With the function app running in AKS we get the benefit of security by default because everything in AKS runs in a VNet. Complexity came down a bit because we did not need any extra resources, this also meant no additional costs.

However... a containerized function app is very resource-hungry. The containers are large compared to .NET 6 apps and triggered AKS to scale out the node pool on some occasions.

There was an interesting insight though when we looked at automating the deployment into AKS. The function tools want to take care of this but I find that to be a poor fit for CI/CD pipelines. Fortunately, the tooling can output the Kubernetes manifests for the container. This makes it clear how KEDA is leveraged under the hood to scale the function app down to 0 when the queue is empty.

And... that sparked another idea: We don't need a function host if AKS and KEDA already take care of scaling and monitoring the queue. We can cut out the middleman and handle the messages with a simple command line app.

Azure functions in AKS

✔ Super easy to build
✔ scalable
✔ Secure by default (AKS)
✖ Big containers are slow to start
✖ resource consumption
✖ Custom deployment tooling

Third try: Command line apps

Containerized .NET 6 executables are efficient. Since most services already run on .NET 6 in the cluster for this customer even new deployments usually spin up in a matter of seconds. .NET executables are quite snappy already and the containers are small.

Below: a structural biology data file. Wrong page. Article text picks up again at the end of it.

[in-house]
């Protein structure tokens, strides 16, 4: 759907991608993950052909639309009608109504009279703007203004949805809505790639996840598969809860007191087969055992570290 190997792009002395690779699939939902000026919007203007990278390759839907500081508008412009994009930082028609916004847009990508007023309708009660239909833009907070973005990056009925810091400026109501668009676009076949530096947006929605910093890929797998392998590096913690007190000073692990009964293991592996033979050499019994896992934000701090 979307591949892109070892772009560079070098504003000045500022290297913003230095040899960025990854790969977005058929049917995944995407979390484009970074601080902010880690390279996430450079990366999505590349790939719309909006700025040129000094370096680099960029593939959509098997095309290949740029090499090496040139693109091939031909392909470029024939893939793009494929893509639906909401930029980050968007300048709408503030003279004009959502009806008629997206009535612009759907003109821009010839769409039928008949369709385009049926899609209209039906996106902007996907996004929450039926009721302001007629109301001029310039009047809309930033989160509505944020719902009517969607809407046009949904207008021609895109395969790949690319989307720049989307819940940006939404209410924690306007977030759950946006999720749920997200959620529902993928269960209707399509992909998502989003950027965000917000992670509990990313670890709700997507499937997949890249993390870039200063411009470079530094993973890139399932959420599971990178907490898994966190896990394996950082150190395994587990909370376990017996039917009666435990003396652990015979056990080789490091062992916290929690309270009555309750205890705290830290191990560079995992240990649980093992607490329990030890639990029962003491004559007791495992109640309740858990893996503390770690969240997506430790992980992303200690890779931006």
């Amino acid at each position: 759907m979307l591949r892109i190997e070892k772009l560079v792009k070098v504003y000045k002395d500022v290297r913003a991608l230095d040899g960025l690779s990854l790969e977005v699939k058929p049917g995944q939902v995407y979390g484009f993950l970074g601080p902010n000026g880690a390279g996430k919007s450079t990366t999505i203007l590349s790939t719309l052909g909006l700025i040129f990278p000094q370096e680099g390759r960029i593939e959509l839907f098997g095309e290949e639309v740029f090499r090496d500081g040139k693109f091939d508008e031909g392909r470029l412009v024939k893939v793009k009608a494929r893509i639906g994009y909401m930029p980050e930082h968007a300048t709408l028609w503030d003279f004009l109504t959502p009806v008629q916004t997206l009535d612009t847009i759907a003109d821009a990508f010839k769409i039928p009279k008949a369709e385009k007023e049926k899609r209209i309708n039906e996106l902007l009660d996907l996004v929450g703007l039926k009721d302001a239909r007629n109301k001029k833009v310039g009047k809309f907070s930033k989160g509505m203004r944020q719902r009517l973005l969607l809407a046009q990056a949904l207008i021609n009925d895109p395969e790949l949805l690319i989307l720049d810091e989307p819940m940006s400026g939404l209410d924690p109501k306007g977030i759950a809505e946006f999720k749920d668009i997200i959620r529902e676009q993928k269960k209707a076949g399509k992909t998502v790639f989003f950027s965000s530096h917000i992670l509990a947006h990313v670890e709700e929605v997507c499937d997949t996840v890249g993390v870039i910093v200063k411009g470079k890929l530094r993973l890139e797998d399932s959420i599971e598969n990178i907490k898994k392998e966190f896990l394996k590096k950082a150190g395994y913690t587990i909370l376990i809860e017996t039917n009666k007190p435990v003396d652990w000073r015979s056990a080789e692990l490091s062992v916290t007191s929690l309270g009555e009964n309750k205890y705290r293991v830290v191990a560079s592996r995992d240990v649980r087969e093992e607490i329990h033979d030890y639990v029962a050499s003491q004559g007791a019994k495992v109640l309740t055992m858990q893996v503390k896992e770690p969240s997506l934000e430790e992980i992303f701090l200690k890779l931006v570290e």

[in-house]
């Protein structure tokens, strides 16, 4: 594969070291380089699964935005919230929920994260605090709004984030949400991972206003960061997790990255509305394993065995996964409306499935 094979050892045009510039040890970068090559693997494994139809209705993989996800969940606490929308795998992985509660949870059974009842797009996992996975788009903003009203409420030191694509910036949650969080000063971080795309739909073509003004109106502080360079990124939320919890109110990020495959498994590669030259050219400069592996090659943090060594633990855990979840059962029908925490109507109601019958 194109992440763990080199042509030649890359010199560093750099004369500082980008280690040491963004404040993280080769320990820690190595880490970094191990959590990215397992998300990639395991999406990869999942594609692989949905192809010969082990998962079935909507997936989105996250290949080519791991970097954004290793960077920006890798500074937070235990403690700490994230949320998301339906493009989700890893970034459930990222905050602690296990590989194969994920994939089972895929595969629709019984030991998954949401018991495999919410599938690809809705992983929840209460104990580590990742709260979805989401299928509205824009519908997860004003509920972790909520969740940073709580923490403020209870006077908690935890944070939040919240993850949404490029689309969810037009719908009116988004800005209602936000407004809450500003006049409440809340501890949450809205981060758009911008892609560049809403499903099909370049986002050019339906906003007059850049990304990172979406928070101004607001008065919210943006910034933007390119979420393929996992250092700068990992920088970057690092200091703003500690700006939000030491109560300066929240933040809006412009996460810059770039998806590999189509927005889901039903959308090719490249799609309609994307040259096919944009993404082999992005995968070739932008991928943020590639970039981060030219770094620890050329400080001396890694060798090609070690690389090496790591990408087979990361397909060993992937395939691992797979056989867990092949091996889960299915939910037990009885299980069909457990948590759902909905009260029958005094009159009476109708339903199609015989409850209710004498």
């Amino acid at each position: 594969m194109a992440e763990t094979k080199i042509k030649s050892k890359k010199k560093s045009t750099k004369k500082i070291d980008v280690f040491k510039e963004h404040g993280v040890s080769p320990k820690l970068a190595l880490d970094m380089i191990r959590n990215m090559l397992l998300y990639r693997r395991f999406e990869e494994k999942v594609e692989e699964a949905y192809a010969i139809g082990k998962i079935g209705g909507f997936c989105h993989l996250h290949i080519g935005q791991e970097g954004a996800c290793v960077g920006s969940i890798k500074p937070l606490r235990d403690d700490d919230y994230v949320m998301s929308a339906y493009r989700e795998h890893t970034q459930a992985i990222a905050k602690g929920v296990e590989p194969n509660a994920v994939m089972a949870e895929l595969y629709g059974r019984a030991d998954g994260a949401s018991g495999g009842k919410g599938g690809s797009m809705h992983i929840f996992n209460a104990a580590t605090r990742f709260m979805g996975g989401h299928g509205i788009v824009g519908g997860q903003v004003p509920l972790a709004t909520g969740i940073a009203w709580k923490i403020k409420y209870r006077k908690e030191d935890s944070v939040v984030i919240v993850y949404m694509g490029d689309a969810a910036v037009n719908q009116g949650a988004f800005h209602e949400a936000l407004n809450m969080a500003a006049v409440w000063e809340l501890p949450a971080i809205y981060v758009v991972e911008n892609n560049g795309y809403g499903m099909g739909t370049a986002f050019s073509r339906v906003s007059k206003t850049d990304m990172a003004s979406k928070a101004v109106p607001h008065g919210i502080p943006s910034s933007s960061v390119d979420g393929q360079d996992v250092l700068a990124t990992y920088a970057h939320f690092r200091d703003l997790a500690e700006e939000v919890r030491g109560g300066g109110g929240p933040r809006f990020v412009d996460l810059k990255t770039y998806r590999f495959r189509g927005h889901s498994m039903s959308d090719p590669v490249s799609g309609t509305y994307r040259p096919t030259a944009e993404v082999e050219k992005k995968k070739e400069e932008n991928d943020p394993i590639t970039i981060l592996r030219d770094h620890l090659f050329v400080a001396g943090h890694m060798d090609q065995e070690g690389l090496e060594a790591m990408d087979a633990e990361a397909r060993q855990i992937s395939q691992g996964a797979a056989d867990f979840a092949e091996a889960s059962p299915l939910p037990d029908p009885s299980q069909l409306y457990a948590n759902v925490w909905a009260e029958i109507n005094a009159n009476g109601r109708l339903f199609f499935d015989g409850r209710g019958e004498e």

There are some things that you get for free in ASP.NET apps, including function apps, that you may take for granted that a bare-bones command line app doesn't have:

  • Configuration
  • Dependency injection
  • Distributed logging and tracing
  • Application lifecycle (i.e. stop when the container gets a signal to do so)
  • Health checks

Modern .NET exposes all these building blocks and it's quite doable to come up with a solid base. This means that the message handlers end up being simple little executables that are quite similar in setup to 6 web apps.

✔ Simple tech that fits well
✔ Fast and resource-efficient
✔ Scalable
✔ Secure by default (AKS)
✔ More control over message processing parameters
✖ Complexity: Custom code is needed to make it all work

The cherry on top: KEDA

The command line apps get a competing edge when you throw KEDA into the mix. KEDA can monitor a message queue and scale the message processor workload as needed.

So, during quiet times, the containers are scaled all the way down to 0 allowing other processes to use the available resources.

The interesting bit for me is that letting go of the Azure Functions host gives a lot more control over message processing. For example by introducing a circuit breaker to stop processing messages when an external integration is down.


Functions are versatile and really easy to code but they have drawbacks. The function host is a bit heavy and with the availability of KEDA, the function host doesn't add all that much.